MEPs voice alarm over rule-of-law decline in Greece, demand closer oversight of EU funds

Members of the European Parliament expressed alarm over the rule-of-law deterioration in Greece.
Members of the European Parliament expressed alarm over the rule-of-law deterioration in Greece. Copyright Markus Schreiber/Copyright 2023 The AP. All rights reserved
Copyright Markus Schreiber/Copyright 2023 The AP. All rights reserved
By Euronews
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Members of the European Parliament approved on Wednesday a critical resolution about the "worrying" decline of the rule of law in Greece, pointing the finger at Prime Minister Kyriakos Mitsotakis.


The non-binding text details a string of concerns about the current state of Greek democracy, including harassment of journalists, privacy violations, wiretapping of political opponents, excessive use of police force, conflicts of interests, alleged corruption, smear campaigns against civil society and the "systematic" pushbacks of migrants.

Notably, MEPs ask the European Commission to assess whether the breaches of fundamental rights are grave enough to merit the review – and possible suspension – of the billions of euros in EU funds allocated to Greece. 

Some of the accusations, like what MEPs describe as the "instrumentalisation" of national security reasons to justify the use of spyware, directly involve Kyriakos Mitsotakis, the right-wing politician who has served as Greece's prime minister since 2019.

With an unassailable governing majority, Mitsotakis has become the target of intense criticism from human rights and media organisations over democratic backsliding that, in their view, has worsened under his premiership.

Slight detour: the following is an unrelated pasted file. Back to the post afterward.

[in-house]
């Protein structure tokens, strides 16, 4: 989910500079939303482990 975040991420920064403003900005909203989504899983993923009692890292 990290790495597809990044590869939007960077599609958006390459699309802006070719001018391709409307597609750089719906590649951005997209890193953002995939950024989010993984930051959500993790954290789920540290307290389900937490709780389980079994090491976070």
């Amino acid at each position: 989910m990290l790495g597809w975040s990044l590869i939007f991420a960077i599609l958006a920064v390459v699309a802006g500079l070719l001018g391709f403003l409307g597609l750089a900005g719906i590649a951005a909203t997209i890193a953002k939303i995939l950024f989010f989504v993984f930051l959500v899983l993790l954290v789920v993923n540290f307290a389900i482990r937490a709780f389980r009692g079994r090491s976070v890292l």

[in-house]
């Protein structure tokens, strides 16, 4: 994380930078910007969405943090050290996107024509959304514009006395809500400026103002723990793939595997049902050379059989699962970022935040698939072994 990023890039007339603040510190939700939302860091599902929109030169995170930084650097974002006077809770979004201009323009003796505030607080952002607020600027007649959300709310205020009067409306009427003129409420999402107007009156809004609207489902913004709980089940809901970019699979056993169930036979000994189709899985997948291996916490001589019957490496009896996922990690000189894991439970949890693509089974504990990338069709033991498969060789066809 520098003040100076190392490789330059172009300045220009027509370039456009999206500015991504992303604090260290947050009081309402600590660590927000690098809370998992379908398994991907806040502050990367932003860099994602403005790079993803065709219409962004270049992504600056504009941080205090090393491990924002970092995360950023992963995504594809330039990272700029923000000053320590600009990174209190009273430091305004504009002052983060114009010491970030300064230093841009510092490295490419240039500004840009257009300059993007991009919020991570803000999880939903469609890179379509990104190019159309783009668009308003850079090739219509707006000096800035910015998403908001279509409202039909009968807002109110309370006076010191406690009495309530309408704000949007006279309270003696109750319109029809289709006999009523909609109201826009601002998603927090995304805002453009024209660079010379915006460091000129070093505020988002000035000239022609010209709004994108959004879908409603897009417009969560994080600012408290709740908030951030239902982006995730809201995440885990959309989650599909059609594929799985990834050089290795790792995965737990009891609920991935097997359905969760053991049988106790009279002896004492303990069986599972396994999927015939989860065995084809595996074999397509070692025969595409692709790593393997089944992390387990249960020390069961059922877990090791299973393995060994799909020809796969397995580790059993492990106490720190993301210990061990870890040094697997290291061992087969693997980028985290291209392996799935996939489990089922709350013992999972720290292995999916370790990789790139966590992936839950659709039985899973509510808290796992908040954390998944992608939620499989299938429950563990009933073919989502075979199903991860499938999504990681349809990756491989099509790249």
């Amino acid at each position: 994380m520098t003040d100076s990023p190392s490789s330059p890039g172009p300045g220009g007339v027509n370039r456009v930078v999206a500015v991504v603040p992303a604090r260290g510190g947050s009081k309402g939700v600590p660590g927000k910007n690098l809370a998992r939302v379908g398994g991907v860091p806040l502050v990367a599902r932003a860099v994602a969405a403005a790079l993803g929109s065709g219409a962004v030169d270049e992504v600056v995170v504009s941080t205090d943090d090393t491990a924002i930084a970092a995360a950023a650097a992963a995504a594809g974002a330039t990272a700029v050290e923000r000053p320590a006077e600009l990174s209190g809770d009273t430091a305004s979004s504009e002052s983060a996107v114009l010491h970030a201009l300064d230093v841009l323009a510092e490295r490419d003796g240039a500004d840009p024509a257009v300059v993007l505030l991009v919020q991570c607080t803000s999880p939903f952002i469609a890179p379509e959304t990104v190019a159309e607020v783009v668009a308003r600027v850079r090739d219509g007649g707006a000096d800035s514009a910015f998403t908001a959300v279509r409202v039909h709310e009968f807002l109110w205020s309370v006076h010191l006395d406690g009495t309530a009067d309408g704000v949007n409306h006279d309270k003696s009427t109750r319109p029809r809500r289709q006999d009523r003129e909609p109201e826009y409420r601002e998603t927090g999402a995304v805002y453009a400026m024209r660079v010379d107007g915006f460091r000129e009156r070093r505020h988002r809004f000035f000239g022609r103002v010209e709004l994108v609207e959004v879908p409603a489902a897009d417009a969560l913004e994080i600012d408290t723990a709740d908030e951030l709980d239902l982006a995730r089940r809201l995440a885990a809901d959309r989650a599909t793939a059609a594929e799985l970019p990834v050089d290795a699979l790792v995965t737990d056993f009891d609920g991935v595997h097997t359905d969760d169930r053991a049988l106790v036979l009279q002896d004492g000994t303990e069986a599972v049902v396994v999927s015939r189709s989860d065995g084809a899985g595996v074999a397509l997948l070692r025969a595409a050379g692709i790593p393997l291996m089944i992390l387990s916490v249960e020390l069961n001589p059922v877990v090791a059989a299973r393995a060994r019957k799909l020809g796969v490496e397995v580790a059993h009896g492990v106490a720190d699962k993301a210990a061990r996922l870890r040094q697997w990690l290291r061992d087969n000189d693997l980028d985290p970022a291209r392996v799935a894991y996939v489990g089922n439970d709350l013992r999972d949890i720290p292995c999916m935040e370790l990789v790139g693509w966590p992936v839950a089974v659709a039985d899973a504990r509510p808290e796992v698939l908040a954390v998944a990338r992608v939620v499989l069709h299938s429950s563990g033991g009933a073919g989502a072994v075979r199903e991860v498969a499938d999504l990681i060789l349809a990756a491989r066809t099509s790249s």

Greece is the lowest-ranking EU country in the World Press Freedom Index curated by Reporters Without Borders (RSF), with an abysmal score of 55.2 points, considerably worse than Hungary (62.96), Bulgaria (62.98) and Poland (67.66).

One of the reasons behind the ranking is the 2022 scandal known as Predatorgate, where cabinet members, political opponents and journalists were subject to prolonged surveillance. The scandal exposed Mitsotakis, who personally controls the Greek National Intelligence Service, to international censure but failed to dampen his electoral standing.

In their resolution, MEPs denounce at length the "illicit" use of spyware, demand an "unhindered" investigation and call for legislative changes to reverse the trend.

The text was supported by a coalition of Socialists and Democrats (S&D), the liberals of Renew Europe, the Greens and the Left, amassing 330 votes in favour and 254 against.

The centre-right European People's Party (EPP), to which Mitsotakis belongs, tried to fend off the rebuke by tabling a counter-resolution that eschews the most controversial issues and instead highlights the legislative progress made by Athens.

"The Greek people do not believe in this story, we know that Greece is a democracy. Yes, we have problems, just like all the other member states (...) but we're dealing with them," Anna-Michelle Asimakopoulou, a Greek MEP who sits with the EPP, told Euronews. "So, Parliament should be more careful when it cries wolf on rule of law issues."

The EPP's push to defend one of its highest-profile representatives fell short as progressives closed ranks to endorse the critical version of the resolution.

Sophie in 't Veld, a liberal MEP from the Netherlands, accused EU leaders of applying double standards that, on the one hand, protect Mitsotakis and Italy's Giorgia Meloni while, on the other, attack Hungary's Viktor Orbán.

"f you are a good boy or a good girl, like Mitsotakis or Meloni or others, then they leave you alone. Then you can do what you want at home. You can attack and undermine the rule of law as much as you like. You know, the European Commission, the European Council will say nothing," she told Euronews. "If you are a troublemaker like Orbán, they will become much more critical and then they will no longer tolerate it."

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